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Verdi at the Crossroads

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Simon Boccanegra

Lyric Opera

Lyric Opera opens its 41st season with Verdi's Simon Boccanegra, a middle-period work that's been seen here four times before: in 1959 (with general director Ardis Krainik singing the role of Amelia's servant), '65, '74, and '79. That's not bad exposure for an opera that was a flop at its premiere and that still puzzles audiences with the intricacies and absurdities of its plot.

Like Wagner, Verdi was a late bloomer. If these luminaries had been cut down at age 45 their reputations would barely be greater than those of Weber and Leoncavallo. Verdi's early operas suffer from mediocre marching-band music and often hopeless librettos.

His early success had less to do with his music than with the patriotic, nationalistic sentiments he expressed: mournful dirges to oppressed homelands (disguised as Israel or Scotland) and stirring hymns to the patria. Early Verdi is easily eclipsed in sheer beauty of vocal line by Bellini and in orchestral grandeur by Wagner.

Simon Boccanegra is something of a transitional work. It clearly leaves the marching-band phase behind, but it shouldn't be numbered among Verdi's greatest works. The first version, composed in 1857, would be little more than a historic curiosity if Verdi hadn't later revised it. The libretto compressed a 19th-century play by Antonio Garcia Gutierrez, making its already convoluted plotline even less comprehensible. Verdi was appealing to his audiences' nationalism--as he had so successfully with I Lombardi and Nabucco--turning a 14th-century pirate and warlord from Genoa into an Italian protopatriot, a man who could unite Guelfs and Ghibellines, patricians and plebeians.

But the audiences of 1857 found Simon Boccanegra rather dry and severe, lacking the vocal charm of works by Donizetti or Bellini or even of Verdi's La traviata (1853). Verdi was using a more declamatory style, one reminiscent of Wagner.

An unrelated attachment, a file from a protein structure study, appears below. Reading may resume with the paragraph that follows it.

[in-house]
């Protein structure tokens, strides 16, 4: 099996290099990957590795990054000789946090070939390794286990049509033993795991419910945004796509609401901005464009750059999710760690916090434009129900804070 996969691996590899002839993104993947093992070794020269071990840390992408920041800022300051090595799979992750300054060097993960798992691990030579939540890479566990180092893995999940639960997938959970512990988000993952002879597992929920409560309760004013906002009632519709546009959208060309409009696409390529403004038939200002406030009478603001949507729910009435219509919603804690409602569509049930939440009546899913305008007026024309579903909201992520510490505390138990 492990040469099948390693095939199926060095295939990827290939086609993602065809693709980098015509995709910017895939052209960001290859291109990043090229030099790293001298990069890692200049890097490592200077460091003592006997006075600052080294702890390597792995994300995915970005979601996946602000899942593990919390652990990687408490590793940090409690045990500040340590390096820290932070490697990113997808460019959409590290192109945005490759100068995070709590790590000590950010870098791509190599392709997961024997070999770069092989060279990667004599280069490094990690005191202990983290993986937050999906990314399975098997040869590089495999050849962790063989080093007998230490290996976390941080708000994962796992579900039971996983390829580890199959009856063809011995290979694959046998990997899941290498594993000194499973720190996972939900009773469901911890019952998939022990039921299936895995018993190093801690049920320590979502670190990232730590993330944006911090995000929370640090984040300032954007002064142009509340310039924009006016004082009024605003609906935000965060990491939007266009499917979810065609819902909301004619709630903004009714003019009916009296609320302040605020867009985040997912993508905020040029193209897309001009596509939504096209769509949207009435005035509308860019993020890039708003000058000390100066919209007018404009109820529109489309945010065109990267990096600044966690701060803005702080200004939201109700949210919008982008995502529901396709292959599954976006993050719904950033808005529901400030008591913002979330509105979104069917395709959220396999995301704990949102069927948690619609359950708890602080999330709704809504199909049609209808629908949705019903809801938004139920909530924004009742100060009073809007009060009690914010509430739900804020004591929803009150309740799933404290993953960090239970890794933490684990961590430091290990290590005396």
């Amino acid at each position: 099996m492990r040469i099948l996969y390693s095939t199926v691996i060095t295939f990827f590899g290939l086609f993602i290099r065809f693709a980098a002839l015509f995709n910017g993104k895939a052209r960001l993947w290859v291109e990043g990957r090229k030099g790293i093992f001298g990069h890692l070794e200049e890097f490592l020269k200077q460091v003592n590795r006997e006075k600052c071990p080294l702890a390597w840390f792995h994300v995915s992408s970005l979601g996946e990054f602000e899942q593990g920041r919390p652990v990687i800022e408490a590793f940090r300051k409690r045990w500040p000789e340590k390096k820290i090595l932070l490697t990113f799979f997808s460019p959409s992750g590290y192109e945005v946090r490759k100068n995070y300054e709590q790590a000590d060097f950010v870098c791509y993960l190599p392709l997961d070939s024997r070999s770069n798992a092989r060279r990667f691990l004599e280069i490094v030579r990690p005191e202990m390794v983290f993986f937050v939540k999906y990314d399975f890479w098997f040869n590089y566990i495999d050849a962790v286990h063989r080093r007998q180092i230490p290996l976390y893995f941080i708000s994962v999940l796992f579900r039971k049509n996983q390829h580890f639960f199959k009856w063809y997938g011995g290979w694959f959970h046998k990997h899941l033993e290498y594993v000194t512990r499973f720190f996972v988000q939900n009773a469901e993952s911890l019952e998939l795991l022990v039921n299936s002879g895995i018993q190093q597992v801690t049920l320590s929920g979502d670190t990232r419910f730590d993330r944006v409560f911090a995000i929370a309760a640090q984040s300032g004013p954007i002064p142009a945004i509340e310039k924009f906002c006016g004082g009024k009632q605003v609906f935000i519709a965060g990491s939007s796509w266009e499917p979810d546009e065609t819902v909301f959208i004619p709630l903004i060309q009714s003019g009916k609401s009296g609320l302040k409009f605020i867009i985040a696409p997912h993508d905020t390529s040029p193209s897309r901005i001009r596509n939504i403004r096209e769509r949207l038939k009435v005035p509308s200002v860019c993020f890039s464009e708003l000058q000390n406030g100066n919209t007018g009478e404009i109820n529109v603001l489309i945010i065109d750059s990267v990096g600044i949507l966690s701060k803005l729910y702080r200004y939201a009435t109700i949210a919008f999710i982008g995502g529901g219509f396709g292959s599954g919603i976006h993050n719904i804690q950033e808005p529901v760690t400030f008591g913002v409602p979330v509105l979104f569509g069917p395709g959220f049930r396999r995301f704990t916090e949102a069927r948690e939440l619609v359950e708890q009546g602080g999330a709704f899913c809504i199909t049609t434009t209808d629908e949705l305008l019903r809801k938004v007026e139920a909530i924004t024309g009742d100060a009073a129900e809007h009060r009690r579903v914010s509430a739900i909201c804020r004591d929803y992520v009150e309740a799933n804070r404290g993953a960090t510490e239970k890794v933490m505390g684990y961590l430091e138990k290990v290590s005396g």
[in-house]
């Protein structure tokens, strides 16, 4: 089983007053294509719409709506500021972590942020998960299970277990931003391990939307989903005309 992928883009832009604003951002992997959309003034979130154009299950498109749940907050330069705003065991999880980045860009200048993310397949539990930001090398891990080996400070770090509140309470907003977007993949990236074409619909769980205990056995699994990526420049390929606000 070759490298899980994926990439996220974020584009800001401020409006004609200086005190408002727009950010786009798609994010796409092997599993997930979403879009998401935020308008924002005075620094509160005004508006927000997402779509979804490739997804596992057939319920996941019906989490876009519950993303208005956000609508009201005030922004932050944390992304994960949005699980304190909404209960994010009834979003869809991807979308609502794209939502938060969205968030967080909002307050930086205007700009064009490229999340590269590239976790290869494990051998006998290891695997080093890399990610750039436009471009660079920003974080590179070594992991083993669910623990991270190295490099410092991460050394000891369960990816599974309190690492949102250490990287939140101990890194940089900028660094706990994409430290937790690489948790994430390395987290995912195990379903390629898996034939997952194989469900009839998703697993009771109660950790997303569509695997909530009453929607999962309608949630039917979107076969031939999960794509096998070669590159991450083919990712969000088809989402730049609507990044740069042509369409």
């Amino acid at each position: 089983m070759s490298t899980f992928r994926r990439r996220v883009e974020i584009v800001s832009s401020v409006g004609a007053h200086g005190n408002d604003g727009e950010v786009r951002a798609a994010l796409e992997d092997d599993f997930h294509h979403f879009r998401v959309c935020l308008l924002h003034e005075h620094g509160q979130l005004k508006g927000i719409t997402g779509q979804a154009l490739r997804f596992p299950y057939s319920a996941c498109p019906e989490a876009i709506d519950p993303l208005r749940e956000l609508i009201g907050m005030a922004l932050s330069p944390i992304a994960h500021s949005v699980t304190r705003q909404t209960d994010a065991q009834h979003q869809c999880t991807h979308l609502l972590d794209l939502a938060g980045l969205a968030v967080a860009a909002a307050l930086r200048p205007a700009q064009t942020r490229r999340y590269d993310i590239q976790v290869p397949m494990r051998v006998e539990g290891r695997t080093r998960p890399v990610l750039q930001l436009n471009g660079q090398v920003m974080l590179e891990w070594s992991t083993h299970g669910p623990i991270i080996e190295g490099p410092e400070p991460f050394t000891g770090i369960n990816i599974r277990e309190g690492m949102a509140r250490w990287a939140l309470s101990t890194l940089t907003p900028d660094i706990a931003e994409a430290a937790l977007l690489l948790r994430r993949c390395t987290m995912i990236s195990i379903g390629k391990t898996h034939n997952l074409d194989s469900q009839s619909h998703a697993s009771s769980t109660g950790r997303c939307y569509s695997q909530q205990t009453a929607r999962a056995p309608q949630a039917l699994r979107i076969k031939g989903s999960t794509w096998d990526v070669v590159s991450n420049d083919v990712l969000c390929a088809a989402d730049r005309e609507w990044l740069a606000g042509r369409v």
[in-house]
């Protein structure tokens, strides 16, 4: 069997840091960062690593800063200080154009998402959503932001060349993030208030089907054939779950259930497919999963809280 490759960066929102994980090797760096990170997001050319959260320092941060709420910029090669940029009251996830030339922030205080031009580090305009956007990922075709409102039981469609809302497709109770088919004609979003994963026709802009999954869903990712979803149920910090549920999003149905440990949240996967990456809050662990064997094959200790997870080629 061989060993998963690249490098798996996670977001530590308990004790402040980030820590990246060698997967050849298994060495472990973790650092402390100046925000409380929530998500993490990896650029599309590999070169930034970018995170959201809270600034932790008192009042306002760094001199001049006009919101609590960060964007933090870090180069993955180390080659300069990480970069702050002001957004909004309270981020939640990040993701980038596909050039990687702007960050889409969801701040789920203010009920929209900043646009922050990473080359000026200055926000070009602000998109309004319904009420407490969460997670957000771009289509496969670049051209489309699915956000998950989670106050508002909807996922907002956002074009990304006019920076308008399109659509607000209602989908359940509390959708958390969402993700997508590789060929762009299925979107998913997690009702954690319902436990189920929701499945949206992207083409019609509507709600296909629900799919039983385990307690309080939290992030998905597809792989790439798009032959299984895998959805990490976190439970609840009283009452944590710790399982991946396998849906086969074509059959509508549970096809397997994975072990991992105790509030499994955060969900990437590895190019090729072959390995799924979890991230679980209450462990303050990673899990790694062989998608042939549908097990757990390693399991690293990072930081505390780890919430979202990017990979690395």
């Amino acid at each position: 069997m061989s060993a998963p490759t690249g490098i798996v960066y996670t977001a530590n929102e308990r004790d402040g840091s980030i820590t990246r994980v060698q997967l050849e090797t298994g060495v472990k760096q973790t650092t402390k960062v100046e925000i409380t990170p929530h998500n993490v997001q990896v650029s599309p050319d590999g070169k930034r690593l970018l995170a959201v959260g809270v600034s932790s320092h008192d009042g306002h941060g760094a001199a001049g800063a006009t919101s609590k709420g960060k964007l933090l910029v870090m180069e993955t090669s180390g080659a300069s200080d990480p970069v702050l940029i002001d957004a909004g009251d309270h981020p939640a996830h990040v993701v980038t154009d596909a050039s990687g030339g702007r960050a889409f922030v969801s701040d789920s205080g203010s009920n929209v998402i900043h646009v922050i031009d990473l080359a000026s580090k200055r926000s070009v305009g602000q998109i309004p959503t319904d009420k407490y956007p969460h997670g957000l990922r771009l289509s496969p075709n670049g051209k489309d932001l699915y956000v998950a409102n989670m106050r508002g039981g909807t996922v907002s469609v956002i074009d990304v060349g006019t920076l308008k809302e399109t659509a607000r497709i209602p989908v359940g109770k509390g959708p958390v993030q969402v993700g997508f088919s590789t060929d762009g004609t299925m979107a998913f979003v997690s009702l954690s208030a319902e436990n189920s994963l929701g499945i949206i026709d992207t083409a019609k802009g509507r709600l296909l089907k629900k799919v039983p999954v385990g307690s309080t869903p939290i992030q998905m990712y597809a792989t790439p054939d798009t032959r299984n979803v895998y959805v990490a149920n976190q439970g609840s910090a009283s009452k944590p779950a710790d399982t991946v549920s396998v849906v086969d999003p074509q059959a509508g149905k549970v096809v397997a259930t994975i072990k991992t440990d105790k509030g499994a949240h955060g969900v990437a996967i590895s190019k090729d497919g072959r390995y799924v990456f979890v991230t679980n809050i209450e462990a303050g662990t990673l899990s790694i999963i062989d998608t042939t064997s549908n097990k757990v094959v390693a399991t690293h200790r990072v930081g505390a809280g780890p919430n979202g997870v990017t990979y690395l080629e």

Verdi gave the opera a major face-lift in 1881, but he undertook the task with considerable reluctance, and only because of the persistence of Giulio Ricordi, his publisher, and Verdi's great collaborator, Arrigo Boito. Verdi thought the first act needed brightening up. Boito found the whole work dramatically unsound, with the exception of the prologue. The libretto still lacks strongly defined characters, which contributes to the opera's overall weakness. Paolo drives most of the action--getting Boccanegra elected doge and ultimately poisoning him--but he never really gains any stature. Boccanegra is blown about by the winds of fate, but unlike a proper tragic hero doesn't rail or struggle. And Amelia and Adorno are a pair of stock love-interest characters. The revision is clearly an improvement, though some seams still show.

But Verdi and Boito did add the great council chamber scene, in which Verdi's lyric patriotism shines. The doge denounces his councilors for being happy to make peace with "barbarians" and "heathens" from Tartary while rejecting the idea of a treaty with their near neighbors in Venice. Later he tries to make all those who love Genoa (read Italy) join in making peace.

Like Verdi's Macbeth, this is a great vehicle for a starring baritone like the late Tito Gobbi--and pretty much a waste of time without such a voice. Lyric is fortunate to have Alexandru Agache, with his exciting baritone, as the linchpin of these performances; he performed flawlessly in the title role. The only quibble one might have is that he could do with a bit more dramatic stage presence. Kiri Te Kanawa gave an impeccable vocal performance as Amelia. She brings little soul to dramatic aspects of the performance, but that isn't a serious problem in this role. Michael Sylvester was a vocally dashing Adorno, and the cadaverously made-up Robert Lloyd was a dark and imposing Fiesco. Richard Cowan also sang well as the almost Nietzschean Paolo.

The Lyric Opera chorus turned in a workmanlike performance; the chorus is less important here than in most of Verdi's works. The orchestra covered itself with a modicum of glory under the baton of Daniele Gatti. The set designs by Michael Yeargan were uninspired but at least unobtrusive--a curious amalgam of Jean-Pierre Ponnelle's monochromaticism and Wieland Wagner's rigid geometry.

Art accompanying story in printed newspaper (not available in this archive): photo/Dan Rest.

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